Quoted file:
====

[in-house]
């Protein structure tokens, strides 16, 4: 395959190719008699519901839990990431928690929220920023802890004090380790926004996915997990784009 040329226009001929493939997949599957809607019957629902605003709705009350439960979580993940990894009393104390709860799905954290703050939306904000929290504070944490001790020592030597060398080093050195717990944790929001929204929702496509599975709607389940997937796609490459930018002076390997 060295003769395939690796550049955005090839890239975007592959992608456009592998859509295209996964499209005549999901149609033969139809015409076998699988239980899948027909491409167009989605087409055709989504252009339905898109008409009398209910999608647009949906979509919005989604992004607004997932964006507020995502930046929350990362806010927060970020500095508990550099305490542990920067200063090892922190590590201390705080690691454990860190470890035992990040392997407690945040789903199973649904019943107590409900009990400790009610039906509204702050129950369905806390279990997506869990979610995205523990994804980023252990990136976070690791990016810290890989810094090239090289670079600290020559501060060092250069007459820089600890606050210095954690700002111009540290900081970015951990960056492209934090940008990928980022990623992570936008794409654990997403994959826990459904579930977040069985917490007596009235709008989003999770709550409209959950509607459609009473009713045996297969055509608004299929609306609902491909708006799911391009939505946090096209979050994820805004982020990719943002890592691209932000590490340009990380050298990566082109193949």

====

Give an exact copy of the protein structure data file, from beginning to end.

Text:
[in-house]
């Protein structure tokens, strides 16, 4: 395959190719008699519901839990990431928690929220920023802890004090380790926004996915997990784009 040329226009001929493939997949599957809607019957629902605003709705009350439960979580993940990894009393104390709860799905954290703050939306904000929290504070944490001790020592030597060398080093050195717990944790929001929204929702496509599975709607389940997937796609490459930018002076390997 060295003769395939690796550049955005090839890239975007592959992608456009592998859509295209996964499209005549999901149609033969139809015409076998699988239980899948027909491409167009989605087409055709989504252009339905898109008409009398209910999608647009949906979509919005989604992004607004997932964006507020995502930046929350990362806010927060970020500095508990550099305490542990920067200063090892922190590590201390705080690691454990860190470890035992990040392997407690945040789903199973649904019943107590409900009990400790009610039906509204702050129950369905806390279990997506869990979610995205523990994804980023252990990136976070690791990016810290890989810094090239090289670079600290020559501060060092250069007459820089600890606050210095954690700002111009540290900081970015951990960056492209934090940008990928980022990623992570936008794409654990997403994959826990459904579930977040069985917490007596009235709008989003999770709550409209959950509607459609009473009713045996297969055509608004299929609306609902491909708006799911391009939505946090096209979050994820805004982020990719943002890592691209932000590490340009990380050298990566082109193949």